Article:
Wi AG Appeals to State Supreme Court to Reinstate the Unconstitutional Voter ID Law

Aug 22 2012 Published by under Featured News

Just when you thought voting rights were safe in Wisconsin, Scott Walker’s Attorney-General, J.B. Van Hollen decided to appeal to the Supreme Court to overturn rulings by lower courts that struck down Walker’s version of the vote suppressing Voter ID law.

Van Hollen announced the decision in a statement released on Tuesday.

According to AG- Van Hollen:

People in this state are very frustrated that a common sense law enacted by the legislature and signed by the Governor has been blocked. While I respect the judicial process and the right to challenge a law in court, it is time for our Supreme Court to take control of these cases,

Sir, the people of Wisconsin as well as across the nation are very frustrated by your and other Republicans very transparent attack, coupled with specious arguments, on the most fundamental of rights: the right to vote.

Van Hollen refers to cases that have been decided and pending cases.

League of Women Voters of Wisconsin Education Network, Inc, et al. v. Scott Walker, et al., Dane County Case No. 11-CV-4669, Appeal No. 2012-AP-584  On March 12, Madison Circuit Judge Richard Neiss ruled the Voter ID law is unconstitutional.

It’s worth re-stating a passage from Judge Neiss’ ruling in this case  which goes to the heart of what Van Hollen is seeking to do.

A government that undermines the very foundation of its existence – the people’s inherent, pre-constitutional right to vote – imperils its legitimacy as a government by the people, for the people, and especially of the people. It sows the seeds for its own demise as a democratic institution. This is precisely what 2011 Wisconsin Act 23 does with its photo ID mandates.

In Milwaukee Branch of the NAACP, et al., v. Scott Walker, et al.,.  Judge David t. Flanigan ruled the law invalid on July 17th.

Then there are these pending cases.

Bettye Jones, et al. v. David G. Deininger, et al., Case No. 12-CV-185

Ruthelle Frank, et al. v. Scott Walker, et al., Case No. 11-CV-1128.

Nothing says more about the Republican Party’s priorities then the manner by which they spend their time, the battles they choose to engage in.  Moreover, while claiming the State is too poor to pay public sector employees a fair wage, the Walker government managed to find money to dedicate to court battles in the name of suppressing the vote.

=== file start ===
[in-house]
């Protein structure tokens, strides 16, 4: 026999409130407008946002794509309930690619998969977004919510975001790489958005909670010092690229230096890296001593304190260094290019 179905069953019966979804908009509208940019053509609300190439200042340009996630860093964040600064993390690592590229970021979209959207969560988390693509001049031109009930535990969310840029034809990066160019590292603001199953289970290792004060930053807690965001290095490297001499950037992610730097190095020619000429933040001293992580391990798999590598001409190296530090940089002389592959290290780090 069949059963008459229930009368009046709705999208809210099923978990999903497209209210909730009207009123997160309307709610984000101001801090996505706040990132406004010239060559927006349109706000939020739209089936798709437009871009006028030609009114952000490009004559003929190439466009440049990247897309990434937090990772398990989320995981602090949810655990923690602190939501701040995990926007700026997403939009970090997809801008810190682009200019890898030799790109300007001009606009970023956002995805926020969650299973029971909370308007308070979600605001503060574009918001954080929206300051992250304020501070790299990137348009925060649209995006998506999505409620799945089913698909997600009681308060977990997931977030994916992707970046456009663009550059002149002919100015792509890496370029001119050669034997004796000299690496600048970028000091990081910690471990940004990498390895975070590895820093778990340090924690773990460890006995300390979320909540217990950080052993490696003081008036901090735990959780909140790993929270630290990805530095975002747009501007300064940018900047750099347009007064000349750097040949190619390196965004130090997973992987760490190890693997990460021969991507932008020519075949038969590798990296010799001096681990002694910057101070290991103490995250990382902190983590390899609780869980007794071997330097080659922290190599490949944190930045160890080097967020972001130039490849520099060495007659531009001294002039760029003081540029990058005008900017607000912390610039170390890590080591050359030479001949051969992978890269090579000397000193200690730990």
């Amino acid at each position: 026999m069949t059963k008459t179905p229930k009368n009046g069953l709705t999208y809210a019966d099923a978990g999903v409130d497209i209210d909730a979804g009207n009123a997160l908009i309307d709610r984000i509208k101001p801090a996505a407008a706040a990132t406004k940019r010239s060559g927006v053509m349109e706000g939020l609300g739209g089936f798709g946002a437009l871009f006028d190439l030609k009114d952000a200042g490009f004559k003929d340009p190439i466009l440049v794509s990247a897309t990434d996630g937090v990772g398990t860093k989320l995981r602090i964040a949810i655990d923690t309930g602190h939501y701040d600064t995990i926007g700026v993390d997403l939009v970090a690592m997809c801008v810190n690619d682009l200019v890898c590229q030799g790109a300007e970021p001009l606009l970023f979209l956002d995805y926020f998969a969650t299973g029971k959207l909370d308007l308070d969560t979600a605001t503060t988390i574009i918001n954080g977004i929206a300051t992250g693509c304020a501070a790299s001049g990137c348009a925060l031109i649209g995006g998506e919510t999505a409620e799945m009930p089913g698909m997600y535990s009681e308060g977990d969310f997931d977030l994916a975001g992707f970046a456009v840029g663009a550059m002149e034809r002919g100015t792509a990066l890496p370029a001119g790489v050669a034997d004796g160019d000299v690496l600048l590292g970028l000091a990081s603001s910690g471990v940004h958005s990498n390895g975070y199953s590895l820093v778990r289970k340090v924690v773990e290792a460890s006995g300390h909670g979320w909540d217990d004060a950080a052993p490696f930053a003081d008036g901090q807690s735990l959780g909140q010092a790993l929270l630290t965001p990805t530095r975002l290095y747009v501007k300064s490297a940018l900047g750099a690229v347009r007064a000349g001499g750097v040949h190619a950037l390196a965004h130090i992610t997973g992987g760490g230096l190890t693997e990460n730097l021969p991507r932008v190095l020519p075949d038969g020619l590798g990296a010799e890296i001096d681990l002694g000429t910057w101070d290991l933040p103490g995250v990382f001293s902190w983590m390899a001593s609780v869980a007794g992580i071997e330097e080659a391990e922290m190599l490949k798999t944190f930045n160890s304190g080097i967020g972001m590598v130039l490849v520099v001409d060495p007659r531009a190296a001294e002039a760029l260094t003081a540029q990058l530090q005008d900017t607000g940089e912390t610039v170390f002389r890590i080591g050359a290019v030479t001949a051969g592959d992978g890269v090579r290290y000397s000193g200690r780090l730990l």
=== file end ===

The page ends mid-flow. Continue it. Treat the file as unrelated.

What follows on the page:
Van Hollen’s choice of venue to announce the Appeal speaks volumes of the political motives on which he based his decision. According to dane101.com

In a statement released shortly after the news broke, Executive Director Scot Ross of the liberal advocacy group One Wisconsin Now fired back at the attorney general:

“JB Van Hollen has spent years, and untold tax dollars, unsuccessfully chasing phantom vote impropriety allegations to justify his support for disenfranchising hundreds of thousands of legal voters,” Scot said. “He’s either lying about rampant ‘voter fraud’ or he is incompetent at his job. Van Hollen announced he was going to do this at a Romney-Ryan campaign rally and now he’s using his taxpayer financed office to convince the partisan, conservative Supreme Court majority to do the political thing, not the right thing.” (my bold)

In his statement, AG Van Hollen spoke of his respect for the law.  In reality, his actions couldn’t speak louder to the contrary. Like his Republican colleagues in other states, this is about winning a election and the law be damned!

For as Judge Neiss stated in his ruling, the people’s inherent right to vote pre-exists the constitution. Efforts by Van Hollen and other Republicans are in no position to speak about respect for the law, when they consistently seek to violate a most basic principle in a free and civilized society.  To suggest that Republicans should be ashamed of themselves, I’ll concede, is a waste of breath.  Anyone who so diligently attacks the right to vote in the name of manipulating an election knows no shame!

Given the composition of Wisconsin’s Supreme Court, there is a very good possibility that the lower court rulings will be reversed. That means voters in Wisconsin should assume they will need the ID required under that law.

According to 866ourvote  the law allows the following forms of photo ID

These forms of ID must be current or if expired, they must have expired after the date of the most recent general election.

A Wisconsin Driver’s license.  Note:  according to the site: revoked or suspended licenses are accepted.

A non-Driver’s ID.

A U.S. “uniformed service” ID.

A U.S. passport

A certificate of naturalization issued no earlier than 2 years before the election date.

An unexpired driving receipt or ID card issued by the Wisconsin DoT.

An ID card issued by a federally recognized Indian tribe in Wisconsin.

An unexpired ID card issued by a Wisconsin-accredited university or college that contains the date it was issued, the signature of the student and an expiration date no later than 2 years after the date it was issued. Students must also provide proof of enrollment.

You can also apply for a free photo ID for voting.

You must complete the DMV’s application and you must provide:

1. Proof of name and birth.

2. Proof of identity.

3. Proof of Wisconsin residency.

4. Proof of U.S. citizenship.

5. A Social Security Number.

You can find more information, including the accepted ID needed to prove the above, here.

If you don’t bring a legally acceptable photo ID to the polls, you can cast a provisional ballot.  However, for your ballot to count, you must return to the polling place with a legally acceptable photo ID before the polls close.  OR you must take your photo ID to the municipal clerk’s office or the board of election commissioners by 4 p.m. on the Friday after the election.

Image from Mainstreet Oshkosh

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